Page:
According to Rodger, this is what underscored to him the degree to which women were markers of status:

“Because of my father’s acquisition of a new girlfriend, my little mind got the impression that my father was a man that women found attractive, as he was able to find a new girlfriend in such a short period of time from divorcing my mother. I subconsciously held him in higher regard because of this. It is very interesting how this phenomenon works…that males who can easily find female mates garner more respect from their fellow men.”

Rodger grew up in the shadow of Hollywood, a place where terms like “trophy wife” and “arm candy” and “casting couch” are thrown around with glib abandon. It’s a culture that has mainstreamed the notion that women are accessories, party favors, tools for sexual release, not just behind the scenes, but in front of it, particularly within the genres most likely to shape the worldview of young males.

How many “coming of age” movies have supported the idea of loss of virginity as a rite of passage, and used lack of sexual experience as code for subnormal masculinity? How many have underscored the status divide between sexually active jocks, bros and studs and socially invalidated, sexually frustrated nerds, freaks and geeks? I’ve admittedly watched—and enjoyed—many of them myself, from vintage entries like Fast Times at Ridgemont High and Revenge of the Nerds to more recent ones like American Pie and Superbad.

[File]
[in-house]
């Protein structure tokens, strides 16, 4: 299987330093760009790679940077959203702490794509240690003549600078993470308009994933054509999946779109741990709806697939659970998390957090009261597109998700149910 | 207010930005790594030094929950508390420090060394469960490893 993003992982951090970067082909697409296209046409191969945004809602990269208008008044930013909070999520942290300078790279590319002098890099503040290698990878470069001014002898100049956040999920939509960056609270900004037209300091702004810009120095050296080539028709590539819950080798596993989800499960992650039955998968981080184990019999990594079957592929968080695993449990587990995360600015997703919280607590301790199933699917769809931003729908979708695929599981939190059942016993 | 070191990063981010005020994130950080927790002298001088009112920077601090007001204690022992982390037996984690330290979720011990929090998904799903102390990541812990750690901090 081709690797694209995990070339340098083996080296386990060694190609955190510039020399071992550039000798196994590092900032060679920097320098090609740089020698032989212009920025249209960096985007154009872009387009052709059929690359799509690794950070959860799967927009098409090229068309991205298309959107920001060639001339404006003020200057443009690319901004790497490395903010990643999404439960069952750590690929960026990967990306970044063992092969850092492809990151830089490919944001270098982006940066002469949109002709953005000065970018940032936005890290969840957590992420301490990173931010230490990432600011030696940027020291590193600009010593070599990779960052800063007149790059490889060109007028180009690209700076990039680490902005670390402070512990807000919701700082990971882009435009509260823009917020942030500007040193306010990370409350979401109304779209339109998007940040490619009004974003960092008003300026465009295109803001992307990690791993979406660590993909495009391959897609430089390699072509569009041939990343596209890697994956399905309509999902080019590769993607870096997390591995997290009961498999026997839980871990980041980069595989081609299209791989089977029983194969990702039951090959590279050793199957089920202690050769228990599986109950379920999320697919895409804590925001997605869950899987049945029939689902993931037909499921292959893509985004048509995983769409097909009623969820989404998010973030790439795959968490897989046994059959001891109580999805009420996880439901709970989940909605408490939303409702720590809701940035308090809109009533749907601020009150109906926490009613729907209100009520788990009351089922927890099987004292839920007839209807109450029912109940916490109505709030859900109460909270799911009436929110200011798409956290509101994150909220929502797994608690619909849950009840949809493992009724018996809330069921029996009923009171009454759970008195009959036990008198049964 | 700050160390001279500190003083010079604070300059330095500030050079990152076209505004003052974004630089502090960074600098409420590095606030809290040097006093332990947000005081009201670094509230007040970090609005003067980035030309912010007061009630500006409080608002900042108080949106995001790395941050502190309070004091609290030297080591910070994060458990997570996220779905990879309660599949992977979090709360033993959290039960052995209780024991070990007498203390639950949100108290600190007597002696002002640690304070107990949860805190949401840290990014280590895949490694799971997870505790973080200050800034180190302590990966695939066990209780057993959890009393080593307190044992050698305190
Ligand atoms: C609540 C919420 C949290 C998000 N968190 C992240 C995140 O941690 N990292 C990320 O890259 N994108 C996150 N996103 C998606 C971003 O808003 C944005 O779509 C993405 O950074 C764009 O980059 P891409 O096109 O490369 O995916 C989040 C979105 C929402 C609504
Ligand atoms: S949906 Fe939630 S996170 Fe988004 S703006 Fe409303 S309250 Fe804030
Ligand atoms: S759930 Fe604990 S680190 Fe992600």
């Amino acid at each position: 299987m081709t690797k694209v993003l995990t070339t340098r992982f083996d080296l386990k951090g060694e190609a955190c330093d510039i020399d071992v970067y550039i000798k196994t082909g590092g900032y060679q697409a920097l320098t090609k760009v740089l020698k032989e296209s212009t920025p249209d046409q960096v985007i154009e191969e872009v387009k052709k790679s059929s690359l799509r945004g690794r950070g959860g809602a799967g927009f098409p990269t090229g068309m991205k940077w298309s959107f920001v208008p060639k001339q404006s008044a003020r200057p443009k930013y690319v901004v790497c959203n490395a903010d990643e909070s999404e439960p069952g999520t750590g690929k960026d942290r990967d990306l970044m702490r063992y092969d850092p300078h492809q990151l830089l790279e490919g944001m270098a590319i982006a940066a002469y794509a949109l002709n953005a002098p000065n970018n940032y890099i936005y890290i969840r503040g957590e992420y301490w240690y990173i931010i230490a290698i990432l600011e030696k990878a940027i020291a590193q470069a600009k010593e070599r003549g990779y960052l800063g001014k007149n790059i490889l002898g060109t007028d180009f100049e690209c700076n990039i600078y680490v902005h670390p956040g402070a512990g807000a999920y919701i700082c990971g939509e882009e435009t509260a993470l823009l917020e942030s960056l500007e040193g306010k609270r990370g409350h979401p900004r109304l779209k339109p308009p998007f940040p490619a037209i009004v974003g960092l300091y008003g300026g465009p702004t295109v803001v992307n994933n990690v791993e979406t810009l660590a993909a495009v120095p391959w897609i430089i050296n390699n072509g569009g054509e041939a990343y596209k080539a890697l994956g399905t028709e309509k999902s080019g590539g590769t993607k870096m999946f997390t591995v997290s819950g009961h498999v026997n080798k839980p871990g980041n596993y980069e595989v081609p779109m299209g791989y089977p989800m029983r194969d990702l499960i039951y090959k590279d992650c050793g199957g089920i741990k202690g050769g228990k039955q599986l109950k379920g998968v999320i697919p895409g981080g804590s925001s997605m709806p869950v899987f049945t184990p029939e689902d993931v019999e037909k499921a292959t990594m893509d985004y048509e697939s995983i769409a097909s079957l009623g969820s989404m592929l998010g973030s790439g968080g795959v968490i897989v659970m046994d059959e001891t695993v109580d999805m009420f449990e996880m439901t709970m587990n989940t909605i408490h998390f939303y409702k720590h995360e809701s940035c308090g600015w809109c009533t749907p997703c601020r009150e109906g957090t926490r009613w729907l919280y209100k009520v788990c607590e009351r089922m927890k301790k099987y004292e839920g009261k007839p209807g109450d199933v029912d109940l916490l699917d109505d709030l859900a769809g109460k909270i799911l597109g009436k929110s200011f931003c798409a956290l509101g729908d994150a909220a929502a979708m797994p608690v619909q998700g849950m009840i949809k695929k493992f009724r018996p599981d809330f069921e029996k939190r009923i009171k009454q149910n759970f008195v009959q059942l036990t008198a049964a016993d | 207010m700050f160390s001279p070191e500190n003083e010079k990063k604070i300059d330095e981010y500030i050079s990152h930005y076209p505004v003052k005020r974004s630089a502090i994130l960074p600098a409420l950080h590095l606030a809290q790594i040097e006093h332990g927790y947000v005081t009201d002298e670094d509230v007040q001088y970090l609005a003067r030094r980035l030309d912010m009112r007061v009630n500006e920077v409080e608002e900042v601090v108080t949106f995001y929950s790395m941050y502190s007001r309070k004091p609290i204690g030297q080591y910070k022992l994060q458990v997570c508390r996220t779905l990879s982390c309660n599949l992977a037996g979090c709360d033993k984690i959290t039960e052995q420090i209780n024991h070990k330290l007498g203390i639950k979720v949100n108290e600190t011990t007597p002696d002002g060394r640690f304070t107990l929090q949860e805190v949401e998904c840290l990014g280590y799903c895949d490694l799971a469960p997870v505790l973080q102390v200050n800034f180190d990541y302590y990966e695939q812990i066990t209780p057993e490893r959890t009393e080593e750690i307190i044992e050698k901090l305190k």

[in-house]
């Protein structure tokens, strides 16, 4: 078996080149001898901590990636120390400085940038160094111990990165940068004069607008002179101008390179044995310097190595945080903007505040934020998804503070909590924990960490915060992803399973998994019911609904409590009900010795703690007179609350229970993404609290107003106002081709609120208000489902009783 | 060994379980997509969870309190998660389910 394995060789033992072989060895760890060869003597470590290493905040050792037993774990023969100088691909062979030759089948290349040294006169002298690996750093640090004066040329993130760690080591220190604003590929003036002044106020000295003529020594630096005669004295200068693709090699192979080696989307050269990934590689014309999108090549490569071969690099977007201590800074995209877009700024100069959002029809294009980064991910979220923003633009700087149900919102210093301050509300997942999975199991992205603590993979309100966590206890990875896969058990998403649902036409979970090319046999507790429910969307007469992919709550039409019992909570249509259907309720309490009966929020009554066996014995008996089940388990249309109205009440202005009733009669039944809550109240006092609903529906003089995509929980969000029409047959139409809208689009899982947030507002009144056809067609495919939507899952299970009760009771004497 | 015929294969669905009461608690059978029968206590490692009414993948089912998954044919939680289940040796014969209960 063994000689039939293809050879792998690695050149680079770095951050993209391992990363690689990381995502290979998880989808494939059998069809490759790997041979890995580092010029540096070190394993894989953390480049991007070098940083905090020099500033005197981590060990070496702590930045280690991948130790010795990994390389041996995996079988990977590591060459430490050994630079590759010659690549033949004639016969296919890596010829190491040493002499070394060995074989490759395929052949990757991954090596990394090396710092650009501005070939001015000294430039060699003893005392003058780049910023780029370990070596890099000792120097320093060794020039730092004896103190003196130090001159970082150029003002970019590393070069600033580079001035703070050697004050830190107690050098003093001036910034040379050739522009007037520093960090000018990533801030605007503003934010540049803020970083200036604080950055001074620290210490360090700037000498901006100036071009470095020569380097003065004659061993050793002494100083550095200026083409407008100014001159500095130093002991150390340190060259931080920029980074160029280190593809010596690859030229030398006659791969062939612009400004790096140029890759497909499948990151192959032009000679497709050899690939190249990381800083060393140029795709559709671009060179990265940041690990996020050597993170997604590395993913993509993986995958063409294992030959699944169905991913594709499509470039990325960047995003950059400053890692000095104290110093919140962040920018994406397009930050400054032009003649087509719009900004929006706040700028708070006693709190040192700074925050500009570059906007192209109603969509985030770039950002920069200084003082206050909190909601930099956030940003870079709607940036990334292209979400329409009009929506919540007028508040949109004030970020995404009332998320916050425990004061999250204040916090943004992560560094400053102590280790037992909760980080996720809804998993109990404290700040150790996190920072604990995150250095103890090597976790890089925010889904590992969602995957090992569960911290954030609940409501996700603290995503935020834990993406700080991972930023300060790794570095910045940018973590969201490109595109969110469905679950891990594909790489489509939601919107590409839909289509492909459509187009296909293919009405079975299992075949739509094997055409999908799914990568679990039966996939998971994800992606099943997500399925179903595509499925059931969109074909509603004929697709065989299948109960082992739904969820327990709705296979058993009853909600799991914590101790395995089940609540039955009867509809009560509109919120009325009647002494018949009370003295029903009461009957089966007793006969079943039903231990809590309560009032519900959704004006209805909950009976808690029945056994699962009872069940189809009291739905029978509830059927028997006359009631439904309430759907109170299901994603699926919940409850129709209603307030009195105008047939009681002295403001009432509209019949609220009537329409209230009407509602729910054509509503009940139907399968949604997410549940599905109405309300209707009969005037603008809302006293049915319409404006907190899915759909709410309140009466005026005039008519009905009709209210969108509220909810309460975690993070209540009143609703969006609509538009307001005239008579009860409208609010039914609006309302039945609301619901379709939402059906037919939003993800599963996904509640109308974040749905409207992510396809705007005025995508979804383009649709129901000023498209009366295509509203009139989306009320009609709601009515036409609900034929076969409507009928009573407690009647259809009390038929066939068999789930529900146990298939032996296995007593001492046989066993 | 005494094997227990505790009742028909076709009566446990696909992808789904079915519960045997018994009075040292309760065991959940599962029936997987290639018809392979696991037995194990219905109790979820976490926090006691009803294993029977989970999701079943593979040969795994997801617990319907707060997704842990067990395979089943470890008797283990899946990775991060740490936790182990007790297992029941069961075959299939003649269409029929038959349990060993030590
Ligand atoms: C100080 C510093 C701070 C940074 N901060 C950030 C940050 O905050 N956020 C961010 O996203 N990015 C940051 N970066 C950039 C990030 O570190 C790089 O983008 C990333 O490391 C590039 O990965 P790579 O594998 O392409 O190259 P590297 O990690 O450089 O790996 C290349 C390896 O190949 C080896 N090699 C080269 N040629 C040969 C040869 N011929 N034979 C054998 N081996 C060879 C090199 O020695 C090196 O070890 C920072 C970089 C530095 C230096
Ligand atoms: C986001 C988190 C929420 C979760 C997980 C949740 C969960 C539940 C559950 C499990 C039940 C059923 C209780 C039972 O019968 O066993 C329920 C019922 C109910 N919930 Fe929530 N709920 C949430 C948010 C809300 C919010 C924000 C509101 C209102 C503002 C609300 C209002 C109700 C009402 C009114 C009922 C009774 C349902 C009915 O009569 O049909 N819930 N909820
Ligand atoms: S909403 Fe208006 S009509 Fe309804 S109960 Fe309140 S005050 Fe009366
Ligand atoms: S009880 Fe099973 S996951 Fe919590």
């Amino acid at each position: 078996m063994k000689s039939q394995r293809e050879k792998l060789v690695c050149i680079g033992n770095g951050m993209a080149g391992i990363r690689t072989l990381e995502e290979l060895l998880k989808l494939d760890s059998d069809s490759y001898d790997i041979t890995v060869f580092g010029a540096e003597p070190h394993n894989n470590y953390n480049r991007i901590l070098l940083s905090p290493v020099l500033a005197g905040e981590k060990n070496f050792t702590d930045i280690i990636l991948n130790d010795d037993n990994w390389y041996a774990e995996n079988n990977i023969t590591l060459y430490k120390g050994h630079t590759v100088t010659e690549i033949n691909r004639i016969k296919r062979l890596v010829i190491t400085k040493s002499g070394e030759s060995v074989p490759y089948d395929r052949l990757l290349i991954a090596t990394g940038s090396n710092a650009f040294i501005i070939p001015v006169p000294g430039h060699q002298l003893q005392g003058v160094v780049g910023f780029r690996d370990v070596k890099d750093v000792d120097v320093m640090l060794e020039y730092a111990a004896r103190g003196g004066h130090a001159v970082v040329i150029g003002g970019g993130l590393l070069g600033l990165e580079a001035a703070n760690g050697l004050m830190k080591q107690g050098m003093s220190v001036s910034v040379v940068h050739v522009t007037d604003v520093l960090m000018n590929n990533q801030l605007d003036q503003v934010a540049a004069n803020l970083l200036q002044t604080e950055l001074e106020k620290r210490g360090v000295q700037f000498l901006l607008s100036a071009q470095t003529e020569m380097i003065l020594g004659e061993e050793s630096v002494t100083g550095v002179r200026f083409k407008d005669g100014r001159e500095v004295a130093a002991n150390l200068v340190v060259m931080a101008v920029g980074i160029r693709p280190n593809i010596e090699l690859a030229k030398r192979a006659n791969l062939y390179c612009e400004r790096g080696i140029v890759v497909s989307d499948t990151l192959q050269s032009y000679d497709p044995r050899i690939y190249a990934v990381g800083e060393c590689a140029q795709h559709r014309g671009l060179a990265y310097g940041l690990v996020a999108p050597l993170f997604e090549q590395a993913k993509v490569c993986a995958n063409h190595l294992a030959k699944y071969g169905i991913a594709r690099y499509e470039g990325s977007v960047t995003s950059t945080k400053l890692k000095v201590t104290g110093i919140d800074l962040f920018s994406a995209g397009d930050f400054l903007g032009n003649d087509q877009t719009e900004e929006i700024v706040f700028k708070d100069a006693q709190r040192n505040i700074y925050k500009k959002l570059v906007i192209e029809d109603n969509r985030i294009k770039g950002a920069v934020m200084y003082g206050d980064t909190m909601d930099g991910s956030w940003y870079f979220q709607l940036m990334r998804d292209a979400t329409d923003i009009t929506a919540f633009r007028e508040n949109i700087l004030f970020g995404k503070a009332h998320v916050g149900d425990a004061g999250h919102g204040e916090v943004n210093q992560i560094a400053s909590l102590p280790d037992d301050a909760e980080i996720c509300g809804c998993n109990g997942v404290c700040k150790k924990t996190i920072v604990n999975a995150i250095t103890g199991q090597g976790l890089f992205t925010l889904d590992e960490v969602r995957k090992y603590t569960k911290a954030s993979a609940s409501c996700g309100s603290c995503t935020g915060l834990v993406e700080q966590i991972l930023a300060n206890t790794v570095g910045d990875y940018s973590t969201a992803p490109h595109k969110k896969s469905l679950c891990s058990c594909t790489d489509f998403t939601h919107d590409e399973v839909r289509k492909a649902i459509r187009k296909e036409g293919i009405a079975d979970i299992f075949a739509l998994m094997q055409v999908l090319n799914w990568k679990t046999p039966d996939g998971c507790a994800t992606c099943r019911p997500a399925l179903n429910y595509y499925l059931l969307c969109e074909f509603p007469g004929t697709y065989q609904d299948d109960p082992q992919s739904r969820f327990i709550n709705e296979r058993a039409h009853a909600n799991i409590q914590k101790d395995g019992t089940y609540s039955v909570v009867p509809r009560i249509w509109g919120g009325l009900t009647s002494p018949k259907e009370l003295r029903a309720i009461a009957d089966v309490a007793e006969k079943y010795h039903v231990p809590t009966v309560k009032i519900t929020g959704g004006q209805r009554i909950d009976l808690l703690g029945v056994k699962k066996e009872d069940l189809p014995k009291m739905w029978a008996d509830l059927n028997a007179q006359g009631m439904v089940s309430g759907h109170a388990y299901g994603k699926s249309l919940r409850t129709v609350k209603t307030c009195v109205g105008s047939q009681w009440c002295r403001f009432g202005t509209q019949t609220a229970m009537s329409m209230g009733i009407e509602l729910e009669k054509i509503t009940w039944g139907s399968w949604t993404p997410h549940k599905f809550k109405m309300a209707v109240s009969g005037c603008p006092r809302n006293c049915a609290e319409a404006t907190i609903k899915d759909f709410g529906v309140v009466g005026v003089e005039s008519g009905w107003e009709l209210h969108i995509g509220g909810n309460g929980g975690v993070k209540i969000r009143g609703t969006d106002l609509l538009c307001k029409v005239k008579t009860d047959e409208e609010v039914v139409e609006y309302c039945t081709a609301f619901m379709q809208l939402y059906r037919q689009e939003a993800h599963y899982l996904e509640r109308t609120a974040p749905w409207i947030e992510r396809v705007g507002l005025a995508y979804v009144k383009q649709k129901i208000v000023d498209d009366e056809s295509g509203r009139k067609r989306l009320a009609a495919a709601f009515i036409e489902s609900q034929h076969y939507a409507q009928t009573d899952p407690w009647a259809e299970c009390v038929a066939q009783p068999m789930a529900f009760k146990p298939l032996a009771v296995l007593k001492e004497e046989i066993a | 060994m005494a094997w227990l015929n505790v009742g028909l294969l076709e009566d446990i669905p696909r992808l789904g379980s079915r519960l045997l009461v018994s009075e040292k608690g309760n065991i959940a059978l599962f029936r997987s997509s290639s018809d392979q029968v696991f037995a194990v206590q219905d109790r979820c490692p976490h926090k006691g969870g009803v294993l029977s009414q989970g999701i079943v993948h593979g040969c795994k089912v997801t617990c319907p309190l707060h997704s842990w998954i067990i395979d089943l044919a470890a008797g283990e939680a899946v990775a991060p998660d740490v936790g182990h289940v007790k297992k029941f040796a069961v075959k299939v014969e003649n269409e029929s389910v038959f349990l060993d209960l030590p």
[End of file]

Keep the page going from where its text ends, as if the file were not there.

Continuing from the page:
There are stretches of Rodger’s memoir feature monologues that could have easily come from films like these. Here’s Rodger sharing his envy of a popular boy from his childhood, whom he’d accidentally seen making out with a pretty girl when both were just 12 years old:

“I kept thinking about Leo Bubenheim, and how he kissed that girl Nicole at the Sagebrush Cantina when he was only 12. Twelve! He was able to have an intimate experience with a girl when he was only 12; and there I was at 18, still a kissless virgin.”

Here’s Rodger channeling Sixteen Candles:

“My 19th birthday passed by sullenly, and it caused me to feel even more defeated. Nineteen and still a virgin, I miserably proclaimed on that day. My father didn’t even deign to give me a phone call. Instead, he sent me a letter wishing me happy birthday and telling me that he wanted me to apologize to [my stepmom], which of course I refused to do.”

But Rodger’s pathetic sexual pining and whining takes on a more insidious cast when it intersects with race and class. As a child of just nine years old, Rodger has a “revelation”:

“At school, there were always the ‘cool kids’ who seemed to be more admirable than everyone else [and] I realized, with some horror, that I wasn’t ‘cool’ at all. I had a dorky hairstyle, I wore plain and uncool clothing, and I was shy and unpopular.”

All of these things, Rodger realizes, can be altered. What can’t be changed is that the kids that he’s dubbed “cool” are white, and Rodger is not: